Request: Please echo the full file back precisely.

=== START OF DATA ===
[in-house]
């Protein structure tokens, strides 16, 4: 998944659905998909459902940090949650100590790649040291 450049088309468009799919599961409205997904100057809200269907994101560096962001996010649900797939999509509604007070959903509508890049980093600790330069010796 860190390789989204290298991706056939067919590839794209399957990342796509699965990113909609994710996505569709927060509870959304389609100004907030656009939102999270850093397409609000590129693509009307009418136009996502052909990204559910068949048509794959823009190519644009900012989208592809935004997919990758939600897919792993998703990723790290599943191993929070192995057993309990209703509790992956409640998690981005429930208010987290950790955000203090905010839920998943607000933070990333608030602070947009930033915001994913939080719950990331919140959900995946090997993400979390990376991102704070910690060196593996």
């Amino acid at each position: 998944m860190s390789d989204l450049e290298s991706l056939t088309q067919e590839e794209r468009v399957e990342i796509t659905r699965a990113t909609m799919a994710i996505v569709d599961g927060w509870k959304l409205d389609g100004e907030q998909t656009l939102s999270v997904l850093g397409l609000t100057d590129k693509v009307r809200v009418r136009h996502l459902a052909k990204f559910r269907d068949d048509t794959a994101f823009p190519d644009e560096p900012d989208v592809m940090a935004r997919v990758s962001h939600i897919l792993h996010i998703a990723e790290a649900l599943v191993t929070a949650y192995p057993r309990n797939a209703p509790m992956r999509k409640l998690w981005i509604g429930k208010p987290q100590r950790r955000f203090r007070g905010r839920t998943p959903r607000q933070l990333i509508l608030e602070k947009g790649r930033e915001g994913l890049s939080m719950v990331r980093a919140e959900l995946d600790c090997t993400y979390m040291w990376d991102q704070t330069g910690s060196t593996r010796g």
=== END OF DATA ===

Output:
[in-house]
């Protein structure tokens, strides 16, 4: 998944659905998909459902940090949650100590790649040291 450049088309468009799919599961409205997904100057809200269907994101560096962001996010649900797939999509509604007070959903509508890049980093600790330069010796 860190390789989204290298991706056939067919590839794209399957990342796509699965990113909609994710996505569709927060509870959304389609100004907030656009939102999270850093397409609000590129693509009307009418136009996502052909990204559910068949048509794959823009190519644009900012989208592809935004997919990758939600897919792993998703990723790290599943191993929070192995057993309990209703509790992956409640998690981005429930208010987290950790955000203090905010839920998943607000933070990333608030602070947009930033915001994913939080719950990331919140959900995946090997993400979390990376991102704070910690060196593996």
């Amino acid at each position: 998944m860190s390789d989204l450049e290298s991706l056939t088309q067919e590839e794209r468009v399957e990342i796509t659905r699965a990113t909609m799919a994710i996505v569709d599961g927060w509870k959304l409205d389609g100004e907030q998909t656009l939102s999270v997904l850093g397409l609000t100057d590129k693509v009307r809200v009418r136009h996502l459902a052909k990204f559910r269907d068949d048509t794959a994101f823009p190519d644009e560096p900012d989208v592809m940090a935004r997919v990758s962001h939600i897919l792993h996010i998703a990723e790290a649900l599943v191993t929070a949650y192995p057993r309990n797939a209703p509790m992956r999509k409640l998690w981005i509604g429930k208010p987290q100590r950790r955000f203090r007070g905010r839920t998943p959903r607000q933070l990333i509508l608030e602070k947009g790649r930033e915001g994913l890049s939080m719950v990331r980093a919140e959900l995946d600790c090997t993400y979390m040291w990376d991102q704070t330069g910690s060196t593996r010796g």